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Last Active 02-18-22 2:56 am
Joined 02-16-22

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06.13.24 Post sludgy post-sludge recs pls06.09.24 Rec me dm ahead of its time

Rec me dm ahead of its time

Looking for bands who pioneered or revolutionized a style of death metal as well as bands who released a one-of-a-kind album that could have majorly influenced a subgenre or even created a new one, had other bands picked up on the ideas presented on it.
1992-1994 Discography

1 rec per user.
Left Hand Path

Can be a classic...
3Lemming Project
Hate and Despise

...or an obscure little gem.
Effigy of the Forgotten

Preferrably from the 80s or 90s, but more recent stuff is cool, too.
Blasphemy Made Flesh
Piece of Time

Rec'd by Grimlin

This is exactly the kind of album I was hoping to discover. You could have told me this was released in the 2020s and I would have believed it. Somehow, these guys have managed to write an album that transcends the boundaries of time. It grooves, it twists, and that bass tone is pure bliss. It's been a while since I've heard a record worthy of an instant 4.5. Cheers, kind stranger.

Order and Punishment

Rec'd by Hawkz

Death metal?! More like the soundtrack to a psychotic episode. This is a straight-up demented carousel ride and honestly a lot to take in. I had to lower the volume for fear of having the cops called on me, that's how nutty those vocals are. Řád a trest certainly qualifies as unique, but I'm not sure humanity would benefit if most extreme music sounded like this. As a standalone work of art, however, this is nothing less than admirable. Appropriate rating:


Rec'd by Hyperion1001

Abundant with riffs full of spite and bile, this 1990 prototech album fires off banger after banger. Even on a first listen, each track offered something instantly memorable. The songs' structures and overall writing are forward-thinking, technically adept and, at the same time, weirdly catchy. Usually not super interested in solos, but these were nothing short of excellent. Spun this twice in a row and, just like with Nespithe, will keep revisiting it in the upcoming weeks. Truly excellent stuff that will likely keep growing on me.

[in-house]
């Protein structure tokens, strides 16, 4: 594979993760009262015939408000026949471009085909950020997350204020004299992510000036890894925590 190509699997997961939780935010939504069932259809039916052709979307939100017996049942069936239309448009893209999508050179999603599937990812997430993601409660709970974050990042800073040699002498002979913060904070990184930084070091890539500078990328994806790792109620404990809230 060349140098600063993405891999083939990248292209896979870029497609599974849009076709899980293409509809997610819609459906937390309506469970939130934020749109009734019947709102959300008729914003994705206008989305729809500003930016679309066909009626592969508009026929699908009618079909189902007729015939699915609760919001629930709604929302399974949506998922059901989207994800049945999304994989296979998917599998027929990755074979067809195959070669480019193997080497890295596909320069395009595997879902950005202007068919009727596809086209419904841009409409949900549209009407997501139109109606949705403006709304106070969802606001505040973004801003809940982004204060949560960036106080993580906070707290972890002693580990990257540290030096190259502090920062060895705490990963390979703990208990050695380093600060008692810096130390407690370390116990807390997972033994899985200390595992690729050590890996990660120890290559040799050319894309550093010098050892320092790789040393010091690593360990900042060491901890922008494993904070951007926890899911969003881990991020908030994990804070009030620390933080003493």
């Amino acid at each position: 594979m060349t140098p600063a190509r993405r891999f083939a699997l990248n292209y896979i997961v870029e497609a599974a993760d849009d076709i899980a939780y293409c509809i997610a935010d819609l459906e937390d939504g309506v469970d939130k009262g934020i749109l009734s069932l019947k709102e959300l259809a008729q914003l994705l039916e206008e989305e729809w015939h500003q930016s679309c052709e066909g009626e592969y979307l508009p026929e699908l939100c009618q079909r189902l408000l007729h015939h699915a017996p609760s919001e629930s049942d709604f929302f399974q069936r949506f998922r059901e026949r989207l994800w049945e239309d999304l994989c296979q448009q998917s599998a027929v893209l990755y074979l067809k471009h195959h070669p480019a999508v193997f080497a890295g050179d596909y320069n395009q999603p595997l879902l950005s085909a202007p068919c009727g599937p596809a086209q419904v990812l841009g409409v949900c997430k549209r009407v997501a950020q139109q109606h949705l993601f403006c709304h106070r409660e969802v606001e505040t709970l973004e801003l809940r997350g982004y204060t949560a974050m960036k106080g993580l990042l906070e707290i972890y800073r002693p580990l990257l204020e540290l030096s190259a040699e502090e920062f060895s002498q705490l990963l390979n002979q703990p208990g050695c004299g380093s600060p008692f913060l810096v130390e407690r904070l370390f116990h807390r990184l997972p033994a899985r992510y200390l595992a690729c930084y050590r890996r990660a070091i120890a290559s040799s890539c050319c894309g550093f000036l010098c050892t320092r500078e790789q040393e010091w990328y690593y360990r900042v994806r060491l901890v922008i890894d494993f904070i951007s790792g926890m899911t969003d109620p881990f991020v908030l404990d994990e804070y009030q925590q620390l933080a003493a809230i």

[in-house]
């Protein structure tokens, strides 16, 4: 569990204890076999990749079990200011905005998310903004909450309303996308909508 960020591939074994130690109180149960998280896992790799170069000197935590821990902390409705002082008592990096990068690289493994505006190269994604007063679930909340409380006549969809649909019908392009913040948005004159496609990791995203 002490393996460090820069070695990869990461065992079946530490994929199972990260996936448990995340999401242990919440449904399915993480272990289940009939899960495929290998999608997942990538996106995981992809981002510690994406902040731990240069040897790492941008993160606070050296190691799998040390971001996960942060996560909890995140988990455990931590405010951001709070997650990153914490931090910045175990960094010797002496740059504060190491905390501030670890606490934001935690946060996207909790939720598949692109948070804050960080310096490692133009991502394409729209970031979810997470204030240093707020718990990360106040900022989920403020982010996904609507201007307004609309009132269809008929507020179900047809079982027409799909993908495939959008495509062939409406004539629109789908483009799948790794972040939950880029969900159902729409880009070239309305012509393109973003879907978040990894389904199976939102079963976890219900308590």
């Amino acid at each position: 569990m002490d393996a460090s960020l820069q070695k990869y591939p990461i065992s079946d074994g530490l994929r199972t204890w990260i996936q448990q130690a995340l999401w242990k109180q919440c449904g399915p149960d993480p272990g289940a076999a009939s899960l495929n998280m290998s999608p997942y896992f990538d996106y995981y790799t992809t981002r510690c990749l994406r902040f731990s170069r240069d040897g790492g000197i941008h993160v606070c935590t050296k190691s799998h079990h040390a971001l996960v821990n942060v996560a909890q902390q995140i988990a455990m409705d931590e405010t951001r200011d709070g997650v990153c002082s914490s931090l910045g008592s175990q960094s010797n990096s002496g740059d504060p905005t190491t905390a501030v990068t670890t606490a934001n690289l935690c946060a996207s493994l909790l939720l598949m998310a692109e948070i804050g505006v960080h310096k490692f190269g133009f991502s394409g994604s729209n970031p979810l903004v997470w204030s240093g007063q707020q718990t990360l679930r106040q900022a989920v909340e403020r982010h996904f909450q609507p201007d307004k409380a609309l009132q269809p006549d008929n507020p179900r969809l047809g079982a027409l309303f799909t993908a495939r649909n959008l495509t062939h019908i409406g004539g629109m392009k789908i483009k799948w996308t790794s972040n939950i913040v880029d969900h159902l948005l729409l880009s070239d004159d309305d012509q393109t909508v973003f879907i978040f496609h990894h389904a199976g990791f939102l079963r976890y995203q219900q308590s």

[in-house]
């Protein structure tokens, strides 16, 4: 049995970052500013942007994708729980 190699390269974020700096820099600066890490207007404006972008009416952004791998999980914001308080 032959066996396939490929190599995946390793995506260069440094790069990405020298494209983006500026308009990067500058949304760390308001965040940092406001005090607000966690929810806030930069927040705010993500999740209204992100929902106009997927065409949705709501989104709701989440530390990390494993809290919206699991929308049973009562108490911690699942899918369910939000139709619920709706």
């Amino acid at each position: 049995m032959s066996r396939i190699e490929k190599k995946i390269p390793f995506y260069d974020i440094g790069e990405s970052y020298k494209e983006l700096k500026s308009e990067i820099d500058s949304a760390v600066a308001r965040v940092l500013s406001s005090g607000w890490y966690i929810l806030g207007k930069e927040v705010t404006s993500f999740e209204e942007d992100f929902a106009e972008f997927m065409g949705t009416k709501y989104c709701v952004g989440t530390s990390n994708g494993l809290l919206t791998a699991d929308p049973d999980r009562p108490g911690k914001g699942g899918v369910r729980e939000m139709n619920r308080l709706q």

Psychocephalic Spawning

Rec'd by Avagantamos

Yeah, that's enough "music" for today. In all seriousness, though, this was a nice palate cleanser. Kinda reminiscient of a slightly more avant-garde Encenathrakh (whom I enjoy a great deal), with a heavier emphasis on creating repulsive soundscapes. This is probably best enjoyed in bursts rather than as an album in the proper sense. Not sure about the "ahead of its time" aspect, but it is indeed fairly unique in its approach. And to think one man came up with all this... This is the tunnel of horror to !T.O.O.H.!'s carousel ride.

12Dark Tranquillity

Rec'd by Zac124

I understand the members weren't even in their 20s at the time of release, which is kinda ridiculous given the vision and creativity on display here. As previously mentioned, melodeath has never really been my cup of tea, but this was a pleasant surprise. The less playful writing combined with Anders's underdeveloped, almost bm-esque technique made this a lot more intriguing than most modern mdm I've heard. Even if DT weren't the first to put out a de facto melodeath album (see Davey's comment below), there's no doubt they were trailblazers. All that being said, this still doesn't captivate me as much as other styles of dm and The Gallery feels like the superior album.

(Adjusted this rating after checking Sentenced. Enjoyed the latter a bit more, but this is on par due to the more creative use of melodies.)


Rec'd by Ray91

This EP - and I cannot stress this enough - riffs very, very hard. Most of the writing could easily pass as modern osdm worship, i.e. it's so advanced and combines so many styles, only someone from the future or someone with paramount creativity could have come up with this in 1990. I'm not saying this is a genre-defining release, but it's baffling to me how these guys were this inspired in the mail-order era.


Rec'd by StormChaser

15Deeds of Flesh
Gradually Melted

Rec'd by Jurtz

This is the kind of music that gets me through work. Just like the commenters in the rev thread, I adore the pummeling drum sound. Guitars are appropriately malevolent. It's questionable how influential/original this was compared to other early bdm, though. It's clearly more modern than early Suffo and other prominent contemporaries, but also came out years later. Would love to read the rationale behind the pick in the comments.

Provisional rating as this prompted me to go back and properly rate all Deeds releases once I've gone through this list.

Symphony Masses: Ho Drakon Ho Megas

Rec'd by Dreamflight

There's a welcome dose of experimentation going on here, especially in the last five tracks. The arabesque folk part in The Ritual Dance of the Yezidis got me good. I like how Therion fused different styles one wouldn't necessarily associate with a band tagged as symphonic and, as someone who isn't too fond of synths in metal, feel like this could act as a nice segue into the symph end of the spectrum for anyone interested. In some spots, the guitar work felt overly simplistic and/or derivative. Overall, I had a good time with the tunes, but this isn't something I'll likely come back to. Might check out their first two albums in the near future.